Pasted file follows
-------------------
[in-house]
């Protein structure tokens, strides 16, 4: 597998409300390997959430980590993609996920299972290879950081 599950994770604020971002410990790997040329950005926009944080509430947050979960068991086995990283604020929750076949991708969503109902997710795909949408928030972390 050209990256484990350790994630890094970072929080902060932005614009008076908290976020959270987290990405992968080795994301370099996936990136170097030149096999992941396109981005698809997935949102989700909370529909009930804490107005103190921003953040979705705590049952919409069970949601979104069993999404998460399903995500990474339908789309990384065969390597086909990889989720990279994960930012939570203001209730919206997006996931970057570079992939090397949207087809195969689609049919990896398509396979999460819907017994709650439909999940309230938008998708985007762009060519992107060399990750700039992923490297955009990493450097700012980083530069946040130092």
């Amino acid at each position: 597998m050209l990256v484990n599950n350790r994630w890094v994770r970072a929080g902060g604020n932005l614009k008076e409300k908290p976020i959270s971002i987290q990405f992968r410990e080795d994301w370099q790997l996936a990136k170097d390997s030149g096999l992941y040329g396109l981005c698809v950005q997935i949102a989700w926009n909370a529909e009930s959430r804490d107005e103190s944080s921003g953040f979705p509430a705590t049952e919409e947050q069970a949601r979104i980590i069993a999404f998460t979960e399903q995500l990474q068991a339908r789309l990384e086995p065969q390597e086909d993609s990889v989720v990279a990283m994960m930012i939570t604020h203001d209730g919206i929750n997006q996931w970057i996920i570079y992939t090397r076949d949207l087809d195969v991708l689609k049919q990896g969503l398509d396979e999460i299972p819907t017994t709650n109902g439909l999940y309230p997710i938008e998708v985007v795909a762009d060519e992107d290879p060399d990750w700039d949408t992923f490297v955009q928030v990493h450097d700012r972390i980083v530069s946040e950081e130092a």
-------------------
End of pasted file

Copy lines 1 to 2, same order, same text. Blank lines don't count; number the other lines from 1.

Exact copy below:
[in-house]
């Protein structure tokens, strides 16, 4: 597998409300390997959430980590993609996920299972290879950081 599950994770604020971002410990790997040329950005926009944080509430947050979960068991086995990283604020929750076949991708969503109902997710795909949408928030972390 050209990256484990350790994630890094970072929080902060932005614009008076908290976020959270987290990405992968080795994301370099996936990136170097030149096999992941396109981005698809997935949102989700909370529909009930804490107005103190921003953040979705705590049952919409069970949601979104069993999404998460399903995500990474339908789309990384065969390597086909990889989720990279994960930012939570203001209730919206997006996931970057570079992939090397949207087809195969689609049919990896398509396979999460819907017994709650439909999940309230938008998708985007762009060519992107060399990750700039992923490297955009990493450097700012980083530069946040130092």